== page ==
Though deeply personal and confessional in part (it touches on how she was forced to leave home as a teenager after a sexual assault incident) the book is crammed with anecdotes of life with the rich and famous, from Barry Humphries (who gave her away at her wedding) and David Bowie to the Hollywood elite of Sidney Poitier and Frank Sinatra.
What is particularly gossip worthy is her time spent running with then royal rat pack of Prince Charles, Princess Diana, Prince Andrew and Sarah “Fergie” Ferguson. Here, she describes the time she organised Fergie’s hens’ night, convincing fellow partygoers Princess Diana and Renata John (then wife of Elton John) to dress up as policewomen to avoid being recognised:
“In the spirit of having a girls’ lark, we escaped the protection police and piled uncomfortably into my Range Rover, with Diana squeezed into the baby seat. Just as I was about to pull away from the kerb, a large angry man reached into the car and put an arresting hand on my steering wheel. It was one of the royal policemen who told me in no uncertain terms I was doing something I shouldn’t.
“Eventually, we piled into the back of a police van and made our way to Berkeley Square. Diana jumped out and began directing traffic (yes, a considerable amount of champagne had been imbibed at this point).
“We then ducked into Annabel’s nightclub, where a bunch of Daily Mail journalists were having a party. Ironically, they didn’t recognise us, but the manager of the club thought we were a bunch of strip-o-gram girls and tried to chuck us out. We raced off to Buckingham Palace. Poor Sarah got stuck trying to climb through a barrier and we had to pull her out.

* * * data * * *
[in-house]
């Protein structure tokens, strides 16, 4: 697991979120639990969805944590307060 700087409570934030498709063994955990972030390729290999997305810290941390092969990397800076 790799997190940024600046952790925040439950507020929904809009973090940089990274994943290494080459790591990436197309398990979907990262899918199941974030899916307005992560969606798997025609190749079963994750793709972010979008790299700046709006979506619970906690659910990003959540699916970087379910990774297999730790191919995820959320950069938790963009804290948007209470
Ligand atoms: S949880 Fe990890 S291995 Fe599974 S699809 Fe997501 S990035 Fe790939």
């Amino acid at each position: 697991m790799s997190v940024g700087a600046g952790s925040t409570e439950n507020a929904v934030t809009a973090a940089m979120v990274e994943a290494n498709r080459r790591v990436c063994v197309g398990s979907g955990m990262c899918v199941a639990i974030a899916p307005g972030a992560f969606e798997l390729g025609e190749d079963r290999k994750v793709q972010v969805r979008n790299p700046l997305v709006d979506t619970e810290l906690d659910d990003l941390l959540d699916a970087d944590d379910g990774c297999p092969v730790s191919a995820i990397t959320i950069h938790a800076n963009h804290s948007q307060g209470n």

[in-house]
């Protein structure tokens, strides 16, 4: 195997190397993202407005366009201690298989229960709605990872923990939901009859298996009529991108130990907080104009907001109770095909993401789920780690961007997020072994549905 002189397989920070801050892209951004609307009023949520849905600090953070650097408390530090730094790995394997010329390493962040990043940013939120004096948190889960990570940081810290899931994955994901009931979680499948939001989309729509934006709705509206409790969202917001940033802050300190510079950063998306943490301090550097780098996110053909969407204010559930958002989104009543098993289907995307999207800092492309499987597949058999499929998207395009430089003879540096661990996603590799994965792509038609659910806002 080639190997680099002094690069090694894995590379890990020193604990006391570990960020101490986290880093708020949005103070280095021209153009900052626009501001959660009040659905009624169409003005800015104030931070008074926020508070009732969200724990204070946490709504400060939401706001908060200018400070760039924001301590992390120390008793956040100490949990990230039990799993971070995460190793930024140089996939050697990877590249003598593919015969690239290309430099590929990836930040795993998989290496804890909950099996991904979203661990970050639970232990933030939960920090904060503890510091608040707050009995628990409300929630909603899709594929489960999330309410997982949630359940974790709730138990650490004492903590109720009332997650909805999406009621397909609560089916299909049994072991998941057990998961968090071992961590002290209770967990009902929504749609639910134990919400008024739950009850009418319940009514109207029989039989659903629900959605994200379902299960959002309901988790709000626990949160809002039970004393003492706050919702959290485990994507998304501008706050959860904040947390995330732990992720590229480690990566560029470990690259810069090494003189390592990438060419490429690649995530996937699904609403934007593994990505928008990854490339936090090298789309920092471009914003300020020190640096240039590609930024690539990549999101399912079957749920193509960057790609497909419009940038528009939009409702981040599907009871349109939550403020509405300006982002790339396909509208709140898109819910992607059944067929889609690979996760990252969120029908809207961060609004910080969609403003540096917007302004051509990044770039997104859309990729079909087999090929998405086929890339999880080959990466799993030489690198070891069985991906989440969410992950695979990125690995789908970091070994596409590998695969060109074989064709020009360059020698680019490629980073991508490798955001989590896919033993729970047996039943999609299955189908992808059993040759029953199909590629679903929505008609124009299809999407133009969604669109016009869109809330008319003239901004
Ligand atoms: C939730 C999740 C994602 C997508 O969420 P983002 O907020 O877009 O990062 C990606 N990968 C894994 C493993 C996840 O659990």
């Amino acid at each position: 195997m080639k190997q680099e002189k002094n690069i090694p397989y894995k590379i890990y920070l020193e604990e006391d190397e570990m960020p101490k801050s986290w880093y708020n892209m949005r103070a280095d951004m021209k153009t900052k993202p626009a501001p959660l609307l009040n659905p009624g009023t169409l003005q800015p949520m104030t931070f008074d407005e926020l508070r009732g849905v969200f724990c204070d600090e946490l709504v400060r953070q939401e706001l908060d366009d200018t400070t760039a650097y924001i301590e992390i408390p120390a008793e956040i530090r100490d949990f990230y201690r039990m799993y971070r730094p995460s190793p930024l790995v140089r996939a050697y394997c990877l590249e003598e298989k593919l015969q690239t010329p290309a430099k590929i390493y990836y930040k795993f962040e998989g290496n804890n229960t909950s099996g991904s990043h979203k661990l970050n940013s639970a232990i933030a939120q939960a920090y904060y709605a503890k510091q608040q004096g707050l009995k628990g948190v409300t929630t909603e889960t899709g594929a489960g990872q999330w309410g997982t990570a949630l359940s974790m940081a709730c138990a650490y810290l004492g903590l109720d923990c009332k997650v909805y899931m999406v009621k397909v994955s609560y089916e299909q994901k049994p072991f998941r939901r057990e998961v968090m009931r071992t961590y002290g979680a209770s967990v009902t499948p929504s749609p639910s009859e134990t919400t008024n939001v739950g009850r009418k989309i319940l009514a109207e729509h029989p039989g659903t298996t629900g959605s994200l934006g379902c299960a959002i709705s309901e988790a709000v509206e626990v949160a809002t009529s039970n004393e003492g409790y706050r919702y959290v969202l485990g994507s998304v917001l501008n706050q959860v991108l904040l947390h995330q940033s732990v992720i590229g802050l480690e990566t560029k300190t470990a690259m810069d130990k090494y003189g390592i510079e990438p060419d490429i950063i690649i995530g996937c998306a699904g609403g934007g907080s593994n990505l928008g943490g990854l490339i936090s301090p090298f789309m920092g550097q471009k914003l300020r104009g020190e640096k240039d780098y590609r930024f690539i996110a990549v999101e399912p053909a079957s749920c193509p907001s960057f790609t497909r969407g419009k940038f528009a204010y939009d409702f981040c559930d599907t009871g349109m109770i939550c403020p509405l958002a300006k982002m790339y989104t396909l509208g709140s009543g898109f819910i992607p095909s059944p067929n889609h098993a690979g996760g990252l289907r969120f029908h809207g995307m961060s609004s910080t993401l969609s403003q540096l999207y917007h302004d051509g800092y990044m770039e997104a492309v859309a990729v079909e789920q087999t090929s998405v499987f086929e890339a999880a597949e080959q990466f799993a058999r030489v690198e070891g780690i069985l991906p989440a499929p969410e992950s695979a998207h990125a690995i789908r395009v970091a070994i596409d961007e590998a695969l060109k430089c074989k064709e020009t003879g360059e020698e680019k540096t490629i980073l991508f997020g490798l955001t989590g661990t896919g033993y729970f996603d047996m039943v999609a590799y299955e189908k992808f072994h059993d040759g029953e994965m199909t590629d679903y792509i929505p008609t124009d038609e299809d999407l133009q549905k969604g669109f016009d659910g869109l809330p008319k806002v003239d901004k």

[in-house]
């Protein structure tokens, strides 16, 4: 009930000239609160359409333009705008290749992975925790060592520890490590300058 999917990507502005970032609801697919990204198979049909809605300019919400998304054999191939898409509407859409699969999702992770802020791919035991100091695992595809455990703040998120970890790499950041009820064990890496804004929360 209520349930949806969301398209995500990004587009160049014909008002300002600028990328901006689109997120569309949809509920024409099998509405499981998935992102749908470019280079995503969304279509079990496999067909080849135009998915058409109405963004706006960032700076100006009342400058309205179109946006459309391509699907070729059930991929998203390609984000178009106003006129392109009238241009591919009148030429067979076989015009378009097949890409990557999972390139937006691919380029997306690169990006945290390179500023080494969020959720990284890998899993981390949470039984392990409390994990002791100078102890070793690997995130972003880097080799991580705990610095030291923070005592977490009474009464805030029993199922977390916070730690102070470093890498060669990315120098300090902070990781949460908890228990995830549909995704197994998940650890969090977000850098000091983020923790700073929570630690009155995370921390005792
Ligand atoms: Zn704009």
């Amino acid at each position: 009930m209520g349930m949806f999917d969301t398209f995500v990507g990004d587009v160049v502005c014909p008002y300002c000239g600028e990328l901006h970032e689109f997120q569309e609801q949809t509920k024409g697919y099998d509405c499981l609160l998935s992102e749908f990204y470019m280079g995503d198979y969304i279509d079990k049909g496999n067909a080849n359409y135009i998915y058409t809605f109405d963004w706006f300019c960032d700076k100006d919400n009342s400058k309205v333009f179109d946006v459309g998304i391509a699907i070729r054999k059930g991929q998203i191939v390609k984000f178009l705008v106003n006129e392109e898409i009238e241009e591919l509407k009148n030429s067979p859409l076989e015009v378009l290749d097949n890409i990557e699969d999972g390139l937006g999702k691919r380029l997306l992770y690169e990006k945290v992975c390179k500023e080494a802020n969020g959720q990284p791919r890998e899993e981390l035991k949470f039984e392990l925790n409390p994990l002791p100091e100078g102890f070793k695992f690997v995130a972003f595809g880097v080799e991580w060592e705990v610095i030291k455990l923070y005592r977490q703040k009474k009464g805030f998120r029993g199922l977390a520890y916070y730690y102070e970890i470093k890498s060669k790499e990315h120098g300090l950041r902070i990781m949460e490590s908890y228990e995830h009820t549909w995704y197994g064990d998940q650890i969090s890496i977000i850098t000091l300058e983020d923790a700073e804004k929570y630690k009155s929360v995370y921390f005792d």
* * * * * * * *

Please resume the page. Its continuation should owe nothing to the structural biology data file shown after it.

“Then Diana and Sarah started taunting the guards on duty by dangling their world-famous engagement rings (Diana’s was diamond and sapphire, Sarah’s a large ruby) under their noses and chanting, ‘Guess who we are!’
“The drama increased when Prince Andrew came racing towards the palace gates in his Jaguar. We continued to play policewomen – well we tried to be calm and authoritative and refuse him entry – but Diana was so excited she kept laughing and bouncing up and down. Finally he realised something was up and roared off in the other direction. ‘You know how I knew?’ he said later. ‘I recognised Diana’s jump.’’’
Though shamelessly name-dropping in parts (which we loved!), it’s also a great romp of a read about one woman’s fearless take on living large and with authenticity, written in an original mini-therapy session style.The Varnished Untruth: My Story by Pamela Stephenson (Simon & Schuster, $29.99, paperback; $17.99, ebook) is available from today.